1 in 5 children and adolescents globally have 'excess weight,' new study finds. Here's what parents need to know about childhood obesity.

Photo of an overweight boy eating lunch.
What new research has discovered about rates of obesity among kids and adolescents — and what experts say about it. (Photo Illustration: Yahoo News; photo: Getty Images)

Excess weight and obesity in children and adolescents continue to be a global health issue. In fact, new research published by JAMA Pediatrics finds that, worldwide, 1 in 5 people under the age of 18 have experienced excess weight. The review of global studies revealed that the prevalence of obesity increased by 150% in the period covering 2012–2023 compared to 2000–2011, indicating that pediatric obesity and overweight conditions are increasingly common.

This piggybacks data from the Centers for Disease Control and Prevention that roughly 14.7 million U.S. children and adolescents between the ages of 2 and 19 are impacted by childhood obesity, which has a prevalence rate of 19.7%. The American Academy of Pediatrics (AAP) issued new clinical guidelines in 2023 addressing treatment options like bariatric surgery and weight-loss drugs for youth, while a previous report in the journal Pediatrics considered whether childhood obesity should be treated as a public health emergency.

But at what point is a child deemed to have obesity, and what are the health risks associated with it? And amid growing evidence that weight stigmas negatively affects children with obesity, how can kids get help without being pushed to lose weight? Here's what parents need to know.

When medical professionals suspect a child is overweight, they look at their body mass index (BMI). The BMI uses the child’s height and weight to calculate whether they are within the healthy range for age and sex.

If a child’s BMI is between the 85th to 95th percentile, they are considered “overweight,” and if it's above the 95th percentile, they are considered “obese” — meaning children in the top 5% of the BMI are considered obese. Meanwhile, “severe obesity” is defined as a BMI above the 120th percentile.

Strictly speaking, a diagnosis of childhood obesity is a medical term that does not paint a complete picture surrounding a child’s overall physical health. It's worth noting that BMI has been under increased scrutiny as a tool for evaluating health, and some youth with a higher BMI are considered perfectly healthy.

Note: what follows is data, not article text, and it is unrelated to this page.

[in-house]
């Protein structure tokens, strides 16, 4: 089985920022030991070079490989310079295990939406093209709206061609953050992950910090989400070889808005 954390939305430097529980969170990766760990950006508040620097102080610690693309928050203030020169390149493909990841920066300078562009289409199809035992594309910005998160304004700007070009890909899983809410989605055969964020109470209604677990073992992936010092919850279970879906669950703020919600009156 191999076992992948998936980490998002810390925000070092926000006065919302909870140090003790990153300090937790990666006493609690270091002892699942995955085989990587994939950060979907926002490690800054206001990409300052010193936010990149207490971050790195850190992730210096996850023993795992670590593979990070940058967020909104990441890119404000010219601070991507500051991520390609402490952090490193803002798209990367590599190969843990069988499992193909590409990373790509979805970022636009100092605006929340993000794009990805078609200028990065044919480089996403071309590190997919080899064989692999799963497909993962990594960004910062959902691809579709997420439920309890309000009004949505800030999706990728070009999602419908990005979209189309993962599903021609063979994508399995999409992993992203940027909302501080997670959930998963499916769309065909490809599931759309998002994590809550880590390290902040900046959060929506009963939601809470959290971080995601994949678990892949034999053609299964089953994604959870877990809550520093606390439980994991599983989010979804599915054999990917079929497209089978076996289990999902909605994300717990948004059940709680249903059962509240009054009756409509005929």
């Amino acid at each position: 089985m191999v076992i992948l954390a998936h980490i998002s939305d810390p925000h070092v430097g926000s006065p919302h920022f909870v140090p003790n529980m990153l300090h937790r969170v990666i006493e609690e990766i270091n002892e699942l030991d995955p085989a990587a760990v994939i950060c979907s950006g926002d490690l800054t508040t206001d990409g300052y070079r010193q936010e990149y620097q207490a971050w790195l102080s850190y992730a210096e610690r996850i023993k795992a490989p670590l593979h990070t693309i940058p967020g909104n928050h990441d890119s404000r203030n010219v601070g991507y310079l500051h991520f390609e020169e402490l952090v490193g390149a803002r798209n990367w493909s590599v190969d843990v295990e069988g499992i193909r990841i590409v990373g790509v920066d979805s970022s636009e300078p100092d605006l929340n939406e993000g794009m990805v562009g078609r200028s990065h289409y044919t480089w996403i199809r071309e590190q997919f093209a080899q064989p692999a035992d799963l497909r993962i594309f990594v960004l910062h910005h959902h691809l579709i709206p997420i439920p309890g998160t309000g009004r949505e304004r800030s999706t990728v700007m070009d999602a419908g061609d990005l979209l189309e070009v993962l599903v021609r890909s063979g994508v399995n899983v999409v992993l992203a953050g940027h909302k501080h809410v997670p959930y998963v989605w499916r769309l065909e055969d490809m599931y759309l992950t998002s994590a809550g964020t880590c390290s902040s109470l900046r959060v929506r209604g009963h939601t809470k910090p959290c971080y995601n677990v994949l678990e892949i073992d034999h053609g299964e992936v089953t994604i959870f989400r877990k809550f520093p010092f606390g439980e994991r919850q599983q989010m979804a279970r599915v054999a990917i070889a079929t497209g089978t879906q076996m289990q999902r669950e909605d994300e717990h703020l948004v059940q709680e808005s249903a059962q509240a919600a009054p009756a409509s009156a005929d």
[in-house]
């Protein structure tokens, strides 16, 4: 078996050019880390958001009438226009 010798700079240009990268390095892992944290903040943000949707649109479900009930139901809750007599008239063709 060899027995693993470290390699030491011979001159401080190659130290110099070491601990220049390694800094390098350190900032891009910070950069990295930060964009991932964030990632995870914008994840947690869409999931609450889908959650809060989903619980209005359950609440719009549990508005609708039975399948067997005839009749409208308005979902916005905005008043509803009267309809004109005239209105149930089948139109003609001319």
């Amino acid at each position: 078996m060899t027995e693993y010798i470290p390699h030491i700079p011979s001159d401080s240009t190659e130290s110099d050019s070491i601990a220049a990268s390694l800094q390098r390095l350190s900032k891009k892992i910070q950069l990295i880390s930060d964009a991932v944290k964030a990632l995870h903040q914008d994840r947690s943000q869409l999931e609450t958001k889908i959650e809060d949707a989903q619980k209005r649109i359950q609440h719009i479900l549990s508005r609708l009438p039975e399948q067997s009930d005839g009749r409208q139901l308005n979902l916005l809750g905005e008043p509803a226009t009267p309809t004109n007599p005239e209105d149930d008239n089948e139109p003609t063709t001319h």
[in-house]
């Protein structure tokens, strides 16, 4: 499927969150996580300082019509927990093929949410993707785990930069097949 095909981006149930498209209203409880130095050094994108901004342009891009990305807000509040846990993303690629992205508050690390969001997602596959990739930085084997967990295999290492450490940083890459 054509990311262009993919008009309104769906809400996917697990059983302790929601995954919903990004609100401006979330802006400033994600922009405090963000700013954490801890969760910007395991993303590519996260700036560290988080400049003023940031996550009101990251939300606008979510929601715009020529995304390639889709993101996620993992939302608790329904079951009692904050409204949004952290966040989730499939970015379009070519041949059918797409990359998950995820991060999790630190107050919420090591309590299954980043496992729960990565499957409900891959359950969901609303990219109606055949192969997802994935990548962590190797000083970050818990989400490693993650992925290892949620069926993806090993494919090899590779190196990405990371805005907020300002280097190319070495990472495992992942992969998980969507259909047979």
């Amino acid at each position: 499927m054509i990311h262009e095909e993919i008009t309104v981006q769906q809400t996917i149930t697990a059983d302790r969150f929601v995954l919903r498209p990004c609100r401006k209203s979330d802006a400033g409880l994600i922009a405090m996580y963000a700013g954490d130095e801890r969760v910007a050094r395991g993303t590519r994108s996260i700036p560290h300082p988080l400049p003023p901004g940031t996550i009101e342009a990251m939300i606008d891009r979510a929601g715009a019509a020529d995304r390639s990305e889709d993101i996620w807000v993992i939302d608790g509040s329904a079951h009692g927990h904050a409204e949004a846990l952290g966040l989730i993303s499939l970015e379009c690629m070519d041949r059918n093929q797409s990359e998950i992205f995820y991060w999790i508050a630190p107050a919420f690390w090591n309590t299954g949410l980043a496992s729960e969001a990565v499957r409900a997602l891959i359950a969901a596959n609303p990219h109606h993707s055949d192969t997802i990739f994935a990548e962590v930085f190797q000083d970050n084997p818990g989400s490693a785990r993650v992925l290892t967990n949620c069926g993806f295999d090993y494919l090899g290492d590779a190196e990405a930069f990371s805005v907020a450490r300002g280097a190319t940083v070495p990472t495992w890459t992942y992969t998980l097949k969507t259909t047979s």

Kelsey M. Latimer, a psychologist specializing in child and adolescent development and neuropsychology and a certified eating disorder specialist based in Palm Beach, Fla., says that only using weight and the BMI conversion chart gives insufficient information about the child’s overall health.

“There are many factors that influence weight and shape, including [their] cultural background, what their parents look like and their socioeconomic status and access to food,” she says. “It is far more important to look at trends over time in an individual.”

Dr. Whitney Lyn, lead family medicine physician at the John Sengstacke Clinic at Provident Hospital in Chicago, agrees. “There are many factors that can contribute to childhood obesity, such as socioeconomic or income level, where they live and genetics,” Lyn tells Yahoo Life. “Approximately 19% of obese children come from the lowest income level. Healthy food is more expensive than unhealthy food, [making] it more difficult for families with a lower income to access healthier options.”

Instead of focusing on the number on the scale, Latimer suggests that parents and their child’s medical professionals consider these qualitative questions to get the overall picture of their health:

  • Have they fallen off their own growth curve?

  • Have they suddenly gained a lot of weight at one particular time?

“Many children who may be over the 85th percentile, when looked at individually, are the ‘picture of health,’” Latimer says. "They are happy, have friends, blood work looks great and their growth curve has not changed significantly — therefore, they may simply be ‘healthy’ living in a larger body. On the other hand, there are countless children who may be deemed ‘a healthy weight’ per the number on the scale, but internal trends might tell a different story. They may be starving themselves, or have underlying issues with their blood work and they may have fallen off their growth curve.”

A variety of factors and situations can influence a child’s weight, such as genetics, nutrition, physical activity, a family’s access to affordable nutritious food and sources of toxic stress such as exposure to racism. “Toxic stress can affect the hormones that regulate weight, among other health effects,” according to the AAP.

“Environment is a factor,” adds Lyn. “Where a child lives can impact their access to those healthier food choices [like] if they live in a food desert where there are fewer options to access fresh fruits and vegetables.”

Recent research indicates that external factors such as maternal smoking and air pollution inside the home increase the risk for a higher BMI in children. And that’s not all.

“The CDC states that children who don’t get enough sleep are at risk for unhealthy weight gain,” Lyn says. “Children not getting enough sleep will eat more and lack energy. Keeping a consistent sleep schedule, even on the weekends, helps [curb] weight gain." She adds that kids ages 6 to 12 should have between nine and 12 hours of uninterrupted sleep at night, while those ages 13 to 18 need eight to 10 hours.